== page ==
Tag Info

Hot answers tagged

3

The terms $x+\dfrac1x$ call for a change of variable with an exponential $x=e^t$ to yield $2\cosh(t)$. Hence, $$\cosh(t)=-\frac12.$$ As the RHS is negative, the substitution must involve complex numbers and $x=e^{it}$. Then $$\cos(t)=-\frac12,$$ $$t=\pm\frac{2\pi}3$$ and $$x=e^{\pm i\frac{2\pi}3}.$$


2

Hint: $$\large \begin{align}f(t\zeta_1, t\zeta_2) &= \left(t\zeta_2 - t^2\zeta_1^2\right)\left(t\zeta_2 - 2t^2\zeta_1^2\right) \\ \\ &=t^2\left(\zeta_2 - t\zeta_1^2\right)\left(\zeta_2 - 2t\zeta_1^2\right) \end{align}$$


1

Here is another solution. Consider the function $f(x) = m((x+A)\cap A)$. \begin{align} |f(x+\Delta x)-f(x)|&=\left|m((x+\Delta x+A)\cap A)-m((x+A)\cap A)\right| \\ &=\left|\int_{A\cap (A+x+\Delta x)}1 dy-\int_{A\cap (A+x)}1dy\right| \\ &= \left|\int_A 1_{(A+x+\Delta x)}dy-\int_A 1_{(A+x)}dy\right| \\ &= \left|\int_A (1_{A}(y-x-\Delta ...


1

Clearly for any $x$ and Lebesgue measurable set $A$, $m(x+A)=m(A)$. If $x\notin B=A-A$, then $$(A+x)\cap A=\emptyset \hspace{4 mm} \text{i.e.}\hspace{4 mm} m((A+x)\cup A)=2m(A)$$ We can suppose that $m(A)>0$ and $A$ compact, as we can limit it to a compact subset of finite measure. Suppose it's not true. Then there is a sequence $x_n\to0$ such that ...


1

Let $f = 1_A$ $g = 1_A$ take $h=f * g $ note that $$\|f*g\|_1 = \|f\|_1 \|g\|_1.$$ Since $\text{supp} h \subset A+A = B $, $h$ is continuous and $\|h\|_1>0$ there is a $x \in \Bbb{R}$ such that $h(x)>0$. Use the continuity of $h$ to conclude that $h(y)>0$ for every $y \in (x - \delta, x + \delta)$. So $(x-\delta,x + \delta) \subset B$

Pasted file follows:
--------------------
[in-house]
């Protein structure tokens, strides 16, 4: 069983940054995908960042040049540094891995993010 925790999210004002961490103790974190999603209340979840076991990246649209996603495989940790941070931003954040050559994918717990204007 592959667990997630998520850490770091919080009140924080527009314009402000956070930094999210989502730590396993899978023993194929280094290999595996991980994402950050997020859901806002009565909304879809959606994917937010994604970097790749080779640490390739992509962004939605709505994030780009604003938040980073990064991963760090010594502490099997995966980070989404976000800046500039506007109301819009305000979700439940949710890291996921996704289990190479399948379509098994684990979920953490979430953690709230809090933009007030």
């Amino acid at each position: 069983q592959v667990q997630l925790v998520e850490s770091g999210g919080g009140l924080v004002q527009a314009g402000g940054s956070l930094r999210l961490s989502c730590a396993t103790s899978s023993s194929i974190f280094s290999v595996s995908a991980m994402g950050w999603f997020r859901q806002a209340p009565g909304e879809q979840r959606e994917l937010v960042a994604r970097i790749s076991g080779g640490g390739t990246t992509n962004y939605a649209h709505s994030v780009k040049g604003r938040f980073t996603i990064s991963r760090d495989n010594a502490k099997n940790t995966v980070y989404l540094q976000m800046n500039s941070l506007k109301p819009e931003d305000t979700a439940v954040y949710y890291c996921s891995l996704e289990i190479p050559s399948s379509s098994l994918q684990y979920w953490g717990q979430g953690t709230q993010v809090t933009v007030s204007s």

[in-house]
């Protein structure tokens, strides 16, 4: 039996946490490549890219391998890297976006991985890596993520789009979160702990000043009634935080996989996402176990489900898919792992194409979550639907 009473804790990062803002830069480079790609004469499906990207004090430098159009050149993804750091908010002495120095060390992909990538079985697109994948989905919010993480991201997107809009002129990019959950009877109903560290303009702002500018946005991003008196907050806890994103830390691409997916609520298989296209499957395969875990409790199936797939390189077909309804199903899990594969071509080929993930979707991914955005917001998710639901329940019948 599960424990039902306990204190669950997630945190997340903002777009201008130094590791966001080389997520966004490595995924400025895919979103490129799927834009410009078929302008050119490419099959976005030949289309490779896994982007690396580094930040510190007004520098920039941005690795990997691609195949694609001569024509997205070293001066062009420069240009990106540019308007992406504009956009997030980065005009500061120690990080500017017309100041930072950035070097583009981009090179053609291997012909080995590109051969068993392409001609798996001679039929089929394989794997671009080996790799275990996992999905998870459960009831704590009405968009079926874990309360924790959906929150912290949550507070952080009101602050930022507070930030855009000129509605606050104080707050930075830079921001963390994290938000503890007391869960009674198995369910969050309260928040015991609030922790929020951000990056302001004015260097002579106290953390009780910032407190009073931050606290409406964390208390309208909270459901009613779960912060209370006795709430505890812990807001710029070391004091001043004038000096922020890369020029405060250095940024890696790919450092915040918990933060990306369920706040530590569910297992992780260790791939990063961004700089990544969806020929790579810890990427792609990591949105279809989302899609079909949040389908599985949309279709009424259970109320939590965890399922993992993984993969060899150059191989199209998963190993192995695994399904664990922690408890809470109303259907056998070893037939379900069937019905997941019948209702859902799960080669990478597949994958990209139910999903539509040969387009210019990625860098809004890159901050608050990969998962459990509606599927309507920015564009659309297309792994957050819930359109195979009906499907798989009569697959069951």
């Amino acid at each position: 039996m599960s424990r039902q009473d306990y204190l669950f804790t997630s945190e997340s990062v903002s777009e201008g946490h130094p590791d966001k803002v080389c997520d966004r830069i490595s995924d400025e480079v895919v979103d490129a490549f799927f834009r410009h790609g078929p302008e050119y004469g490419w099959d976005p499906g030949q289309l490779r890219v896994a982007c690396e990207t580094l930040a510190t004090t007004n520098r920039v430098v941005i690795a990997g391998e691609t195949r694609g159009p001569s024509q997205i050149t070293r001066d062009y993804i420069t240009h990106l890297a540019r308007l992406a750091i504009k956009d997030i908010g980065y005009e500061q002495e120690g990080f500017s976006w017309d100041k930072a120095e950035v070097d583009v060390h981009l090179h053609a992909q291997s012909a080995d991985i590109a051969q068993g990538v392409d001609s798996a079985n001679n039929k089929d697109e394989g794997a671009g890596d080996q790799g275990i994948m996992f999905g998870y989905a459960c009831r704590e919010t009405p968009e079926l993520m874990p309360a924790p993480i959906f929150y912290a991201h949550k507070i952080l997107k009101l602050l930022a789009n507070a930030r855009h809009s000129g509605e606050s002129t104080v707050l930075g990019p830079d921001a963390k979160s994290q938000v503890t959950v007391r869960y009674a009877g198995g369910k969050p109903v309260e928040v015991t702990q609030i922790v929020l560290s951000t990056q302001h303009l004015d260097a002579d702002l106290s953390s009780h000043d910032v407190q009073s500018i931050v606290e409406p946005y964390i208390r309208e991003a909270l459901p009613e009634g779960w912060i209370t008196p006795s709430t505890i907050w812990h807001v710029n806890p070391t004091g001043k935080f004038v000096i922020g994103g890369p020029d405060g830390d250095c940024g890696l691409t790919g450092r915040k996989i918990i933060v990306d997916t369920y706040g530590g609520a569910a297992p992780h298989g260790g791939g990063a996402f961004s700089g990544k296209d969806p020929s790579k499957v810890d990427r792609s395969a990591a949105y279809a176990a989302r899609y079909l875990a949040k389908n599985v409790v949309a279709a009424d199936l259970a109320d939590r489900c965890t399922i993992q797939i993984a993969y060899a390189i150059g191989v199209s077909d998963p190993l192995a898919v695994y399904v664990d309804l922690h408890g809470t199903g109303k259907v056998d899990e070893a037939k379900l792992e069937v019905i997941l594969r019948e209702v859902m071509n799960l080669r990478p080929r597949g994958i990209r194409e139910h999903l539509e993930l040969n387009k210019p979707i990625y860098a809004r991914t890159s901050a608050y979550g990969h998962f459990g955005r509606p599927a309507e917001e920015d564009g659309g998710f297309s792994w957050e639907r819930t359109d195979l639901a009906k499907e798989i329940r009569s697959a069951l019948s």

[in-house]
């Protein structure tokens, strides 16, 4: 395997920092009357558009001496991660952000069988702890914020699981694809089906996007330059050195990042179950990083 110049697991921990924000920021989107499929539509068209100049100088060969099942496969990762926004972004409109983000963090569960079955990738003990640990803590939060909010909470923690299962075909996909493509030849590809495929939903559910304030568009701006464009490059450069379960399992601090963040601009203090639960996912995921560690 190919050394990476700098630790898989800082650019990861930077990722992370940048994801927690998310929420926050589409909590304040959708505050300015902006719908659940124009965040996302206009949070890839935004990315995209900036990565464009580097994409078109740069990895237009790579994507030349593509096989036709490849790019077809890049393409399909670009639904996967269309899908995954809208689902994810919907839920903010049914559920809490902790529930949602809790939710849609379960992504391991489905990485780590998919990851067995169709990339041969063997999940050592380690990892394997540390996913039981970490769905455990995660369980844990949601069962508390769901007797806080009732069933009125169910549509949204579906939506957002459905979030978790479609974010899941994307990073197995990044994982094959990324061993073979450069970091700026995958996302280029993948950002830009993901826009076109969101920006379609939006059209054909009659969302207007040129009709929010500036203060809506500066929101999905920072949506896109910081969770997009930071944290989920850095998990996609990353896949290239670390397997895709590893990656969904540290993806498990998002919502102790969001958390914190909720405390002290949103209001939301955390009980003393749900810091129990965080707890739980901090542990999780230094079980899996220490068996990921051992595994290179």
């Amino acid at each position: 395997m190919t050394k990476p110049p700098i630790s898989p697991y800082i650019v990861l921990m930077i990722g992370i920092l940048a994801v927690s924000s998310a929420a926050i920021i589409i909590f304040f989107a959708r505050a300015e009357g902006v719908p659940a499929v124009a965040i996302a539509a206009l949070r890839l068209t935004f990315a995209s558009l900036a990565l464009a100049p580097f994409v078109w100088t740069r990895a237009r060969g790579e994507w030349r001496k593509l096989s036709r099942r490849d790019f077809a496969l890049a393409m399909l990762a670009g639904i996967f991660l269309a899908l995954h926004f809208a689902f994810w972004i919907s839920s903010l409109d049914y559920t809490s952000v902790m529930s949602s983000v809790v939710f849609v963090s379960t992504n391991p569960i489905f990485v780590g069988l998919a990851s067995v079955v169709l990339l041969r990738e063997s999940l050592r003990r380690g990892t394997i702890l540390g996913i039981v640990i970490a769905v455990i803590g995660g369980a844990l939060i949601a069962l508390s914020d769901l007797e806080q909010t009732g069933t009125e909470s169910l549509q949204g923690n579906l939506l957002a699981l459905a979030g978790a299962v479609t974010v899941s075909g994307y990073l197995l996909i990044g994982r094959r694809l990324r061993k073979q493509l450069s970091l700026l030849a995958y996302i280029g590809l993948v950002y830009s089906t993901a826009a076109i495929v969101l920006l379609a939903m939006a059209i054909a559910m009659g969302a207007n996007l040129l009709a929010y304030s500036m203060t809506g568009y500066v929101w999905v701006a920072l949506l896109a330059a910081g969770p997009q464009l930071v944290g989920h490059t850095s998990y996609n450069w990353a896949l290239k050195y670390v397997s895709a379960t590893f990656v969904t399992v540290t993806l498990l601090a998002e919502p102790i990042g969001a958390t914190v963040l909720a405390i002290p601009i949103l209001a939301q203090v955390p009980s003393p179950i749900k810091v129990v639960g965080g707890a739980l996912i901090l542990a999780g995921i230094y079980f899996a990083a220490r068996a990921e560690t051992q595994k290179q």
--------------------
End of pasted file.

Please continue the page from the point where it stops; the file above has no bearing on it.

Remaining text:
1

First you'll want to show that for $g: \mathbb{R} \to \mathbb{R}$ $$ \mathscr{F} \left ( \frac{ d g }{dx} \right ) = i \xi \mathscr{F}( g ) $$ where the Fourier transform takes $\mathscr{F} : u(x) \to \hat u( \xi)$. Apply this to $\Delta u$ now to see $$ \mathscr{F} ( \Delta u ) = - || \xi ||^2 \hat u $$ Since you'll take this as a spacial transform (not ...


1

By the form of the equation, $x$ and $\dfrac1x$ are both solutions, and their product is $p:=1$. Their sum is drawn from the equation, $s:=x+\dfrac1x=-1$. From the sum and the product, we derive the difference, by $$d^2=s^2-4p=-3.$$ Then $$x=\frac{s\pm d}2=\frac{-1\pm i\sqrt3}2.$$


1

Let me expand my comment into a proper answer. The map $Y(t)$ is a Jacobi field along the geodesic $\gamma(t)=\exp(tV)$ for any choices of $V$ and $W$. If you want to normalize your geodesics to have unit speed, then you want $\|V\|=1$ to make $Y$ into a Jacobi field along a geodesic. A Jacobi field along the geodesic in direction $V$ that vanish at $p$ is ...


1

You have that $$d(x,z)^2 = \langle x-z, x-z \rangle = \langle x-y+y-z, x-y+y-z \rangle$$ $$= \langle x-y, x-y \rangle + 2 \langle x-y, y-z \rangle + \langle y-z, y-z \rangle$$ $$ = d(x,y)^2 + 2 \langle x-y, y-z \rangle + d(y,z)^2$$ Then by Cauchy-Schwarz, $$ \leq d(x,y)^2 + 2 d(x,y)d(y,z) + d(y,z)^2$$ $$ \leq \left( d(x,y) + d(y,z) \right)^2$$



Only top voted, non community-wiki answers of a minimum length are eligible